The official student newspaper of University of Wisconsin-Eau Claire since 1923.

The Spectator

The official student newspaper of University of Wisconsin-Eau Claire since 1923.

The Spectator

The official student newspaper of University of Wisconsin-Eau Claire since 1923.

The Spectator

All corners of the globe

UW-Eau Claire is known for sending hundreds of students across the world for study abroad programs. While many students leave campus to study abroad, many also to come to campus from all across the globe.

Some students in exchange programs come to have an international experience that looks good on a résumé. Some come to improve their English and some wish to network in the United States in hopes of finding a job after graduation.

Three particular international students on campus arrived in Wisconsin in the middle of winter for second semester.

Senior Omar Diaz, originally from Monterrey, Mexico, said the weather was a big shock.

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“There was too much snow,” he said. “Mexico is so warm.”

Senior Paulina Espinoza, from Santiago, Chile, was also surprised by the weather.

“I had never seen snow before,” she said. “But campus was really pretty.”

Besides the snow being a culture shock, senior Kristoffer Maximilian Rasmussen, from Odense, Denmark, was surprised at how “American” Eau Claire is.

“It’s like a movie where you come to a small town,” he said. “I saw ‘mall culture.’ There weren’t many different types of people. But it’s okay.”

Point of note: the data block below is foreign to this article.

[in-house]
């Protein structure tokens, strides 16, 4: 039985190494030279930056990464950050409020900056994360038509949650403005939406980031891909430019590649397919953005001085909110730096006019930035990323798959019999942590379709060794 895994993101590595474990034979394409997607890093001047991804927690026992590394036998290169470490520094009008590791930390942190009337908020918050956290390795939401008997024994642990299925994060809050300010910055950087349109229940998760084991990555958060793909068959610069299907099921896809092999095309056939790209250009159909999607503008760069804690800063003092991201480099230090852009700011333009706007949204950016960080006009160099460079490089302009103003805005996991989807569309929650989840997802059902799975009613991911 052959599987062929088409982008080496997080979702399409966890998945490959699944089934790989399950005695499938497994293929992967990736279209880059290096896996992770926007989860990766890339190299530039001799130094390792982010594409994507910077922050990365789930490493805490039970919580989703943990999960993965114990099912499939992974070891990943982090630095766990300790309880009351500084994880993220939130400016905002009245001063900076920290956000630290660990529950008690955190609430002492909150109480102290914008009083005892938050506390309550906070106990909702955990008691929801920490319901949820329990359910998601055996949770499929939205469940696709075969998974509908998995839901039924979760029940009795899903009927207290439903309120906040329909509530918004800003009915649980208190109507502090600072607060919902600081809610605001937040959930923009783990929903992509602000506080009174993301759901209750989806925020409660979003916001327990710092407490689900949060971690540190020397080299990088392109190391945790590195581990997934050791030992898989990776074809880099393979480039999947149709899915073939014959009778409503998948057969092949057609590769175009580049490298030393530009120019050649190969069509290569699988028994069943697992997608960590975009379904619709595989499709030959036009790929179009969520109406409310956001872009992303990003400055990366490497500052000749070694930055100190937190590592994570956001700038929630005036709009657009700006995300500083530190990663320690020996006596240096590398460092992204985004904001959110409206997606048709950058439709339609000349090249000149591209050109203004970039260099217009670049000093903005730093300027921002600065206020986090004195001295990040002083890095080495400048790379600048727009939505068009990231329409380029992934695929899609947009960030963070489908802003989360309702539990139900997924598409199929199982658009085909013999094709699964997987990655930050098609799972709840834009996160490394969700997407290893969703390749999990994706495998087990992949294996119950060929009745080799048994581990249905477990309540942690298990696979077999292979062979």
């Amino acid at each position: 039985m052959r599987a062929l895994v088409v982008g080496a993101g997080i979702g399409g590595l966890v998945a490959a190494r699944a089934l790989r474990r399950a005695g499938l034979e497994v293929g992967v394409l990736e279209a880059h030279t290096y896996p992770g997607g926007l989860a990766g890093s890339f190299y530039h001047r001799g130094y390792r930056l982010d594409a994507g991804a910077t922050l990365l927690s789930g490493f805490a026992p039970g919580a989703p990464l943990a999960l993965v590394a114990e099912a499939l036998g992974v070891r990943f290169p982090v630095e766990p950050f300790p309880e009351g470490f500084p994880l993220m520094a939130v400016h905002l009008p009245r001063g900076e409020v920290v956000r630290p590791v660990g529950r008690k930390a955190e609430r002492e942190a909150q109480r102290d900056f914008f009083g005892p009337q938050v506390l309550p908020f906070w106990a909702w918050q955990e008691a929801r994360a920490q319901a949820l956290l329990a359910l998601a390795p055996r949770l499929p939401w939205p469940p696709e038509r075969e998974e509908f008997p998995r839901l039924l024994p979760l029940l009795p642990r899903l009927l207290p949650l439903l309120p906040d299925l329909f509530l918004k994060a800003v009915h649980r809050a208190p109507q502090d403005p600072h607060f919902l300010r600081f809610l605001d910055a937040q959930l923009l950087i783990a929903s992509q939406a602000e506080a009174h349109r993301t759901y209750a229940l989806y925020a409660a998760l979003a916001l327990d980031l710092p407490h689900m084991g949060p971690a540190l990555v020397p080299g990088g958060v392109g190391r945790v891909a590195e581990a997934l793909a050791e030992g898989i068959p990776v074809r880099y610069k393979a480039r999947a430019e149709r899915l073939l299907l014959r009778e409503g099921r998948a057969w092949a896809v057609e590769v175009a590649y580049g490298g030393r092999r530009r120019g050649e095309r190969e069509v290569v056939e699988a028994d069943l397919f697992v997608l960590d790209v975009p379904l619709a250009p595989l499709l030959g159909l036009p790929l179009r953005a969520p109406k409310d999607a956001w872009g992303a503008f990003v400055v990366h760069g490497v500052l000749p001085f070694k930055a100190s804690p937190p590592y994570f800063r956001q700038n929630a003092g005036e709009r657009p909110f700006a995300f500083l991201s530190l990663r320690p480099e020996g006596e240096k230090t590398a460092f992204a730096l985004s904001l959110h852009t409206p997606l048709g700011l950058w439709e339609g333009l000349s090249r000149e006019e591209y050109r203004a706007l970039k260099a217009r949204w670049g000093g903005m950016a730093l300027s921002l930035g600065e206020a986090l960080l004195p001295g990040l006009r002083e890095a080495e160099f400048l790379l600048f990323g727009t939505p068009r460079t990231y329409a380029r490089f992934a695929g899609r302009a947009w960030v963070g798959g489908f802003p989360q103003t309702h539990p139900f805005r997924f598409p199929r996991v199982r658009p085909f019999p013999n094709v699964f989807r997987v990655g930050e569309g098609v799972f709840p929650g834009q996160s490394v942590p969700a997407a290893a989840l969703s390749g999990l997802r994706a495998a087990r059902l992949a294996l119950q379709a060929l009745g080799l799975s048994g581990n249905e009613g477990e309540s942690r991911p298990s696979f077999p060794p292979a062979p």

Diaz and Espinoza also thought that Eau Claire would be a smaller town. Diaz’s host family took him on a tour of Eau Claire and he realized that it’s “not that small.”

“I thought there would be cows and farms (all over),” Espinoza said.

After getting settled into the University upon their arrival to the United States, Diaz, Espinoza and Rasmussen all settled into their dorms on campus. Living on campus for these students was another big difference from their home campuses.

“I like living in Towers,” Diaz said, “It’s so much fun. I practice English with my friends in the dorms.”

Rasmussen said campus is “very different from his campus in Denmark.”

“It’s not so big,” he said. “My University in Denmark is in one big building and you don’t live on campus.”

Settled into their dorms, all three then began their classes in January. Classes here proved to be unique and different experiences for each of these three
international students.

“The smaller classes are really good; everyone can participate,” Espinoza said.

On the other hand, Diaz found his mixture of ESL and regular classes were just okay.

“It’s different, but it’s another experience,” he said.

Now that the three have nearly finished the semester, Diaz and Rasmussen will be staying in the United States (given they find jobs) while Espinoza will be heading home.

“I miss (Monterrey) because it’s a large city, but people here are nice,” Diaz said. “Everyone knows each other … and to be with other international students, you can learn so many things you wouldn’t learn in your home culture,” he said.

Rasmussen said he is not particularly homesick. He still misses his family and friends back home in Denmark, but still “feels well adopted to American society.”

“If I went back, I would miss the people and my friends here,” he said.

Espinoza said she will miss some things about the university when she returns to Chile at the end of May.

“When I walk down the hill and see the river, I love that,” she said. “I want to go back, but I’m not in a hurry. I’m having fun.”

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